In any organisation that’s been around for a while, ways of doing things build up and often disconnect from the reasons they were put in place. Things are cited as “rules” which are really just norms. We had to get really good at working out the difference, and on pushing back on some of those rules to get to the core principles.
Get involved with the backend people:
I know of one government project where the digital team couldn’t even add one extra textbox to their address fields, something users were complaining about, because the backend IT teams were too busy to make the change.
Working with the end user changes staff for the better:
I’ve talked to a lot of teams in large organisations who have taken all the right steps in moving to agile but are still having trouble motivating their teams, and the missing piece is almost always being exposed directly to your users. Whether they’re end customers, or internal users, there’s nothing like seeing people use your products to motivate the team to make them better.
Original source: Lessons from the UK Government’s Digital Transformation Journey
As it says, some books.
Original source: Diplomacy and delusion: books to understand differences between Brits and Americans
Sounds like a (rightly) sympathetic, interesting take on being a representative.
Original source: Why We Get the Wrong Politicians by Isabel Hardman review – the travails of being an MP | Books | The Guardian
‘Amazon has “all the tools to succeed” and is a bigger threat than Alphabet Inc.’s Google, which also made a play for the U.K. price-comparison industry a few years ago’
For the change or die files.
Original source: Amazon takes aim at U.K. insurance market | Digital Insurance
“In an organisation like a local authority this is especially tough as they are such disparate entities. Think about it, in what strange universe does it make sense for a single organisation to collect taxes, deliver social care, pick up bins and operate transport? None of these and many of the other services councils deliver have much to do with each other, apart from the coincidence of local delivery… Coming up with a single vision or operating model for such an organisation is pretty tricky therefore, which makes it less likely that transformation teams are going to get one. So, without a clear destination, what should they be doing?… I think the key is to think of councils – and other similar organisations – as groups of individual businesses, rather than a single cohesive organisation.”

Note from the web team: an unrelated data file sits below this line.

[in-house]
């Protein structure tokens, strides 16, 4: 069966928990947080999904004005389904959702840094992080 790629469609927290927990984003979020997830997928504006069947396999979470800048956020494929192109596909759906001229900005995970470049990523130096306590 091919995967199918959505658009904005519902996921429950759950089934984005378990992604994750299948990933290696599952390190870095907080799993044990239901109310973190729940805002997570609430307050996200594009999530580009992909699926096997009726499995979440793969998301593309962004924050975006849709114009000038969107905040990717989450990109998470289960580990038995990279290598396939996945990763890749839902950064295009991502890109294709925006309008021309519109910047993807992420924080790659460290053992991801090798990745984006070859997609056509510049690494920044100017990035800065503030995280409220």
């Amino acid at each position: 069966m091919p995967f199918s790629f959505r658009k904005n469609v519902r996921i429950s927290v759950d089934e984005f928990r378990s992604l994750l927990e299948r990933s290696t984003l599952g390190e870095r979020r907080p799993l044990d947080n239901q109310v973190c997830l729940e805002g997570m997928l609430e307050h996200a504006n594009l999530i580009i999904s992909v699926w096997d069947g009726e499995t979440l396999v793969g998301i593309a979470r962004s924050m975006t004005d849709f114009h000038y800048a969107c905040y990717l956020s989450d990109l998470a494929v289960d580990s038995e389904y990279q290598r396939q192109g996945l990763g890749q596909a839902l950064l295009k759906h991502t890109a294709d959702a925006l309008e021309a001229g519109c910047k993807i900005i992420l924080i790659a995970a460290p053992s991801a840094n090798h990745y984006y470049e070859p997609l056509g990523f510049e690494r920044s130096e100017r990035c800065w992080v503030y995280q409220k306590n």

Original source: Do you need a corporate vision in government IT?
Defining and dealing with legacy IT, from a UK government perspective:
“Most organisations have an overarching IT strategy in line with their business strategy but some are taking an alternate approach to legacy. A common tactic is to migrate the business away from legacy in small parts, rather than all at once.”
Original source: Understanding legacy technology in government
When you can put our releases weekly, how do you channel the feedback to government policy and laws? We’re used to policy being static, and slow. But with a small batch approach, you could experiment and change policy, just like you can the software.
It’ll likely be a long, long time before that happens, but it’d be a lot cooler if it did.
Original source: Making public policy in the digital age – digital HKS
Original source: The only way is Ethics: UK Lords fret about AI ‘moral panic’
“While UK insurers are investing in tech and providing digital services, the majority are light years behind Amazon,” noted Davies. “If insurers are not careful, they may be pushed out of having a direct relationship with customers and be relegated to the role of a price-driven risk carrier at the back end (assuming Amazon doesn’t want to hold the risk too).”
Original source: Amazon is coming for the insurance industry – should we be worried?
‘This argument enraged the ICO, which said in the submission: “The concept of ‘journalism’ presupposes a process by which content is published to an audience pursuant to the taking of human editorial decisions as to the substantive nature and extent of that content.”… In plain English, humans (mostly) don’t decide what appears in search results so calling Google’s activities “journalism” is just plain wrong, according to the commissioner.’
Original source: Info Commissioner tears into Google’s ‘call us journalists’ trial defence
‘James Governor, Analyst at RedMonk said: “Brexit will be the biggest systemic shock to British business in the more than 70 years. The scale of change will require an unprecedented investment in IT, with in-house application development becoming more important than ever to deal with complexity.”’
Original source: Will UK lose global business and tech leader status post-Brexit?
“The study also suggests that software might be the solution to these upcoming problems. Almost all (93 per cent) of CIOs and 84 per cent of ITDMs have said that the ability to create their own software is essential for preparing an organisation for the effects of Brexit.”
Original source: Brexit could see UK lose status as global business leader
Estimate of the market-size for companies like Wealthfront: “whilst in the UK robo-advisers currently only cover less than £1 billion assets under management, the US robo-advisory market handled $19 billion AUM in 2014 (a growth of 65% from the previous eight months).”
The anecdotatily obvious rise in mobile use, in a fancy chart. For example:
16-24 year olds use their device ~4 hours a day; those aged 55-64, only half as much.